A breakdown of the figure indicated that Lagos State registered the highest number of candidates with 19,516, while Kebbi State had the least with 74 candidates.

Of the over 69,000 candidates that registered for the examination, 36,855 were female, while 32,000 candidates were male.

In 2021, 76,855 candidates registered, 92,521 in 2020 and 75,000 in 2019. 71,294 candidates registered for the 2018 examination as against the 80,421 that sat for the exam in 2017. But the declining interest of parents in the country’s Federal Government colleges did not just start with the 2018 enrollment. The figures for 2018 and 2017 pale in significance when placed side by side with registration for 2016 where 89,231 candidates sat the examination and 87,000 for 2015.

The release of discriminatory admission cut-off marks by the Ministry of Education for the 2020/2021 admission into the unity schools forced the apex Igbo socio-cultural organisation, Ohaneze Ndigbo, to pillory the federal ministry of education for continuing in its discriminatory cut-off point in Federal Government colleges in Nigeria.

The group lamented that under the guise of educationally disadvantaged areas, some states are unduly favoured with very low cut-off marks, while others have unacceptably high cut off points.

For instance, it said whereas Abia State has 65 points for male and female, some states in the north have as low as seven points for female and 10 points for male. For many stakeholders in the education sector, the spin-offs of a refusal to rethink the unity schools’ admission policy is dire. For one, diminishing interest from the public is setting in gradually. So, it didn’t come as a shocker recently when Adamu expressed government’s concerns over the dwindling enrolment of candidates for the NCEE for admission into Unity Schools.

They also wondered why parents should continue to jostle unnecessarily for a space in unity schools as was the case, where for years on end, the 104 unity colleges did not post any pace-setting academic records, especially if those who gain admission to the schools continue to flunk the minimum academic requirements and capacity to proceed to a tertiary institution.
And the argument has always been that if the students could not make it to tertiary institutions after their six years sojourn in the unity colleges, how then will they be able to create the desired ethnic unification impact that impelled the establishment of the unity schools in the first place?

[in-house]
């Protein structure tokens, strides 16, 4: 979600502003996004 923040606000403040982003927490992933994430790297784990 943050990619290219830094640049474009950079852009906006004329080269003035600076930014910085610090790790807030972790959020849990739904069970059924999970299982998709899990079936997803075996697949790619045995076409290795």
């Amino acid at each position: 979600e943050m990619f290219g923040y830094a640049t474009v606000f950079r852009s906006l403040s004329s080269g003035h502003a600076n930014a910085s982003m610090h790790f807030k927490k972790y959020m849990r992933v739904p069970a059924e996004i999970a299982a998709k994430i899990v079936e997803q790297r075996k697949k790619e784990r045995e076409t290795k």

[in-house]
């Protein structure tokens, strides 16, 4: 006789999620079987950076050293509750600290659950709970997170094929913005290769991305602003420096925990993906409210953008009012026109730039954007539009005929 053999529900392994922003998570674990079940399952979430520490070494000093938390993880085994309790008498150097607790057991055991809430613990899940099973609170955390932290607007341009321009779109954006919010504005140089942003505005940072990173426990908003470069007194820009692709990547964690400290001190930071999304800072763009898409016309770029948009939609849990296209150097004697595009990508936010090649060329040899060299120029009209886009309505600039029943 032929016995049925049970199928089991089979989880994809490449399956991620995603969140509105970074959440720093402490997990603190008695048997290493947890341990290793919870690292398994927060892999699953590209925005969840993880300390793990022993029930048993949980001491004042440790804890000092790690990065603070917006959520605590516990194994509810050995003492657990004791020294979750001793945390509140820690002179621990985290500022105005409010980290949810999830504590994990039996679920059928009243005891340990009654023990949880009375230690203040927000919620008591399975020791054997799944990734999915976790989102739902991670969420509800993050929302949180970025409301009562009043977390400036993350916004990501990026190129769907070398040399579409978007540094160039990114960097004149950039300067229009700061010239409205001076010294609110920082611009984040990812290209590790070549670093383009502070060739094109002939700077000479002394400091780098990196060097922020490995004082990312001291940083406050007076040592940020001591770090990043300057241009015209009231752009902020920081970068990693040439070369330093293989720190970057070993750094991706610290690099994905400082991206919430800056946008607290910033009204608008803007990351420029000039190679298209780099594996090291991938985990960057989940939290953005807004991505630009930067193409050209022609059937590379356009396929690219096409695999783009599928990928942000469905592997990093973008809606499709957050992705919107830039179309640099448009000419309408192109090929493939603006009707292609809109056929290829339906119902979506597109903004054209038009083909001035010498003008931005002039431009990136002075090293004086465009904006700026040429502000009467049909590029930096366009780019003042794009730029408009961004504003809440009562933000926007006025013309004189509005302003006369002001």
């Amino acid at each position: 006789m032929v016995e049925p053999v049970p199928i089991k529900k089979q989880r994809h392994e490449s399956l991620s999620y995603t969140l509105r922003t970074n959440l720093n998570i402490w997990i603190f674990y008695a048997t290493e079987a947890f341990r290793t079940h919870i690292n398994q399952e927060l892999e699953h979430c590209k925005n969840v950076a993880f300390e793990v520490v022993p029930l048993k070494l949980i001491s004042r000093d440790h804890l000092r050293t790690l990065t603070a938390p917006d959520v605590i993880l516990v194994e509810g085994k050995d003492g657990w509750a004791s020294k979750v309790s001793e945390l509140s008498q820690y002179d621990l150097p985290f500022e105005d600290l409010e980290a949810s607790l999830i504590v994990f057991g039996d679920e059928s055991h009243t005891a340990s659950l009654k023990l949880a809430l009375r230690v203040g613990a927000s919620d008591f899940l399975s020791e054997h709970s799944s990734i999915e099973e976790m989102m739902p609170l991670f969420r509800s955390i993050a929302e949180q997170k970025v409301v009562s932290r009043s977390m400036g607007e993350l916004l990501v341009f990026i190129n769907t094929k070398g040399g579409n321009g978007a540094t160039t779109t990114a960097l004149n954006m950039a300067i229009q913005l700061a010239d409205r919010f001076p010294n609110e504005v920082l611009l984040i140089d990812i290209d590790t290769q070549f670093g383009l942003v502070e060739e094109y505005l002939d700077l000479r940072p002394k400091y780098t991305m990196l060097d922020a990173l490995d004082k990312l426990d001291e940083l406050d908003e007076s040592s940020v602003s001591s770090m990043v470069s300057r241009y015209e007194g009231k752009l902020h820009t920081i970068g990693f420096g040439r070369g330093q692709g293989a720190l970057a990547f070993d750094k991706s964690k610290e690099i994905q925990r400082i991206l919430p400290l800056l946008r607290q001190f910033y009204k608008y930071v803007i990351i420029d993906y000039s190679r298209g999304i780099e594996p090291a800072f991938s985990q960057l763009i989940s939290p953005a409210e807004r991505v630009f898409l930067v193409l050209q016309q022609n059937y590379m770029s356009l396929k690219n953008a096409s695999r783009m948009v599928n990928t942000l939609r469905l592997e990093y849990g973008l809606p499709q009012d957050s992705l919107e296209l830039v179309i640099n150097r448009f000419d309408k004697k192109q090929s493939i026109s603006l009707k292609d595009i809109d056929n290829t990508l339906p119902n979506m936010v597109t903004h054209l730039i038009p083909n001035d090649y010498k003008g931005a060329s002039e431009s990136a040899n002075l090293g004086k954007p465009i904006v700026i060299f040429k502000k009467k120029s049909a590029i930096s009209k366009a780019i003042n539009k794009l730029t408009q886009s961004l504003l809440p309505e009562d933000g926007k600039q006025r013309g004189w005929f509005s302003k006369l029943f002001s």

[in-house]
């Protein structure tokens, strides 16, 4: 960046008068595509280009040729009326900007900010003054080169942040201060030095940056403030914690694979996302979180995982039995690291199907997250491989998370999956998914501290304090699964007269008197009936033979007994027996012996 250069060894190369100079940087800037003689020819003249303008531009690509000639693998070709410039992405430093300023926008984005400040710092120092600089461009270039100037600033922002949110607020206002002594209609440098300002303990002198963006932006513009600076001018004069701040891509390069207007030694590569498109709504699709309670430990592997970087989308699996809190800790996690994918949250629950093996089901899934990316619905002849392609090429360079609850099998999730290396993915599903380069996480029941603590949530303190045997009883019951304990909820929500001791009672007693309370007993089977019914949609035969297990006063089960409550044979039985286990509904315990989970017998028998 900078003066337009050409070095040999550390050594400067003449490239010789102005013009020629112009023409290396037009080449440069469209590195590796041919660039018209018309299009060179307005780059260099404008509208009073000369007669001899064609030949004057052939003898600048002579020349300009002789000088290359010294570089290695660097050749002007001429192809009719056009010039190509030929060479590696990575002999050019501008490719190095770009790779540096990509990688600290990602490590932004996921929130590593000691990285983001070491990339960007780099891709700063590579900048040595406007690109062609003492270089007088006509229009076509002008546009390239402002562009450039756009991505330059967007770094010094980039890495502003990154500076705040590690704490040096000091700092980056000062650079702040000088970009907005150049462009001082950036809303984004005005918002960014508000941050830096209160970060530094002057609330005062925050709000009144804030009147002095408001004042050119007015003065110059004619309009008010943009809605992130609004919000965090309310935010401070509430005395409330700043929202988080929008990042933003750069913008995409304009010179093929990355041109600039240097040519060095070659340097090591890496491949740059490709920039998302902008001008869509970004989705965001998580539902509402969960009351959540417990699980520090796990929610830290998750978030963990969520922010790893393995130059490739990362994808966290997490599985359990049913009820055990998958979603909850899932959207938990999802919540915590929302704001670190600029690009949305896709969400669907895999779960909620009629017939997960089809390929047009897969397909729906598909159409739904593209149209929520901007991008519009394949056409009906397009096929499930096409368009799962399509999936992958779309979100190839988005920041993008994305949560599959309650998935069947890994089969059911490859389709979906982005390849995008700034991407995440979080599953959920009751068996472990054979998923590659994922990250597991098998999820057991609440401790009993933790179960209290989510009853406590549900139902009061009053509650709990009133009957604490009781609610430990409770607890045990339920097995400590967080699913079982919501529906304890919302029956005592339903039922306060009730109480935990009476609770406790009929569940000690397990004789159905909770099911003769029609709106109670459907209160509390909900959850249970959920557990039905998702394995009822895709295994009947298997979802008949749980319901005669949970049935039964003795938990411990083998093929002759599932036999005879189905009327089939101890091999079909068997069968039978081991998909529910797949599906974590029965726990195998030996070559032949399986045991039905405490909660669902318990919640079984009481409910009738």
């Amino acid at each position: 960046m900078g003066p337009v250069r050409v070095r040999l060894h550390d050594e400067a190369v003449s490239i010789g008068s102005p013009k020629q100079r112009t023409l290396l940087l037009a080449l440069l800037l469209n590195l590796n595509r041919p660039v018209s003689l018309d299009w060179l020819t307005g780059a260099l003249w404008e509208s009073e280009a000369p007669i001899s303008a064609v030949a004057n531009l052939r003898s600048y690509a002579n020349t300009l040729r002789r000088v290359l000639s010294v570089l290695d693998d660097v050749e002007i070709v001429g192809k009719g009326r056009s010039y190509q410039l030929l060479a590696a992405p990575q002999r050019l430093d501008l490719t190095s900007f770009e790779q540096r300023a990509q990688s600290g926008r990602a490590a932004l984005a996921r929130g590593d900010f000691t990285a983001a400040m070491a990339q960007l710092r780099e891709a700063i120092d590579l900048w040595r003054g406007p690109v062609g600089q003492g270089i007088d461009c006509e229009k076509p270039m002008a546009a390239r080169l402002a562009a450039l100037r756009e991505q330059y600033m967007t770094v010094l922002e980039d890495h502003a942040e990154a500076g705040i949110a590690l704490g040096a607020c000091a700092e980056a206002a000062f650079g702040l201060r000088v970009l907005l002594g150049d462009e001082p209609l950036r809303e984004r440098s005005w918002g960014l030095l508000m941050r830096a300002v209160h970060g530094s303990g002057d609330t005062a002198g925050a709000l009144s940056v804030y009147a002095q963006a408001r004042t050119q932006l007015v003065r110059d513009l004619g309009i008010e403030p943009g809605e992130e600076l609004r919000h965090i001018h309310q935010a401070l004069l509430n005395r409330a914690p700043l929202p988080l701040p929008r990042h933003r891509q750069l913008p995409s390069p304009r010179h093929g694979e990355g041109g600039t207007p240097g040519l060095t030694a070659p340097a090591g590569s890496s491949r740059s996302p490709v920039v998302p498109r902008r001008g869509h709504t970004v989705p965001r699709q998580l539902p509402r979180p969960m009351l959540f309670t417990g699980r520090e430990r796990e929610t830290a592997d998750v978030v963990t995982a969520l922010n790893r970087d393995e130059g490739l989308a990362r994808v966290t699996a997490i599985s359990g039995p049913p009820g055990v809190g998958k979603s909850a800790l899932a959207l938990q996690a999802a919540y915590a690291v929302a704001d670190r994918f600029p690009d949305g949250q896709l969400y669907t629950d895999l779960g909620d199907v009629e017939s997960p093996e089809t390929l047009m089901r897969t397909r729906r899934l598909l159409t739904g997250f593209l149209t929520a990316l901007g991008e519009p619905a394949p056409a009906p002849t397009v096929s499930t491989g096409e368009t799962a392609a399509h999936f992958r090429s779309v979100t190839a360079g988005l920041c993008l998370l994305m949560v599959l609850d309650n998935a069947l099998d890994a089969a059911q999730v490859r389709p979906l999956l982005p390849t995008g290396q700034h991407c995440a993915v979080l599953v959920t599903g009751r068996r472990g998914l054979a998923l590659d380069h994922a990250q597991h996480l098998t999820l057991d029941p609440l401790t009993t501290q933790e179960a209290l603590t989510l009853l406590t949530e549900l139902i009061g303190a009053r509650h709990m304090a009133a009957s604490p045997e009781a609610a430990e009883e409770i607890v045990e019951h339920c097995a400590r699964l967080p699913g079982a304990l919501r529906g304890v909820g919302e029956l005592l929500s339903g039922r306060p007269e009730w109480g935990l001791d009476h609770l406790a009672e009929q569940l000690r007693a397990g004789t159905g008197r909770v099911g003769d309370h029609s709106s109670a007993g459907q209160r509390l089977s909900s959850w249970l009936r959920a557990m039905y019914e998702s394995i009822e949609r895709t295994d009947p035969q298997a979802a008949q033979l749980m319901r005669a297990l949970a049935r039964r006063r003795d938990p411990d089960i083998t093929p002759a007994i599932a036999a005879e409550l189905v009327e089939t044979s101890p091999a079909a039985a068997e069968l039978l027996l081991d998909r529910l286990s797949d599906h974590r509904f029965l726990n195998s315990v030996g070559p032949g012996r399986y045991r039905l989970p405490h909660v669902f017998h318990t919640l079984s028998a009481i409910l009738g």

A parent, Mrs. Janet Adegunwa, said the criterion that mandates admission from every state is an exception rather than the norm. She noted that parents favour unity schools nearby to enrol their wards, leading to a situation where admission quotas are over-subscribed in some schools especially in southern parts of Nigeria, while some states have high numbers of unused slots.

Experts in the sector who bared their minds on the issue condemned a situation where some children are robbed of their rights because they are from certain states of the federation.
This, they said, is an endorsement of inequality in learning and insincerity on the part of the government.

Dr. Paul Ugorji, an educationist, lamented that the system is geared to encourage mediocrity.
Ugorji queried why some candidates would be given preferred treatment when all the schools in the country are using the same curriculum, and the students are meant to work in the same labour market.

“This is destroying our education system, and it is very dangerous,” Ugorji warned.

On his part, Dr. Tony Ejiofor, said while disparity in the cut-off mark is to bridge the gap between educationally disadvantaged states and the rest of the states, one would have expected that the gap would have been narrowed after decades that the policy was introduced.
He said: “It has become counter-productive because it has not encouraged seriousness on the so-called disadvantaged states. By now, one would have expected the states concerned to come up with deliberate policies to encourage their students to compete with students from other states.”

A lecturer at the University of Calabar, Dr. Jackson Udom, said: “You can’t be denying a region admission into unity schools, while other regions are trooping in with little or no score, in the name of less education in a disadvantaged state.

“The cut-off mark should be uniform, the same way the JAMB cut-off mark is. Chinedu cannot score 120 and is denied admission in unity school just because he is from Anambra, while Adamu from Katsina will score 20 and gain admission into unity school because he is from Katsina State,” he said.
Deborah Laoye, a public analyst, said the cut-off mark system, which requires candidates from southeast and southwest states to score significantly higher than their counterparts in the north, is an unfair practice that not only upholds injustice, but also promotes mediocrity.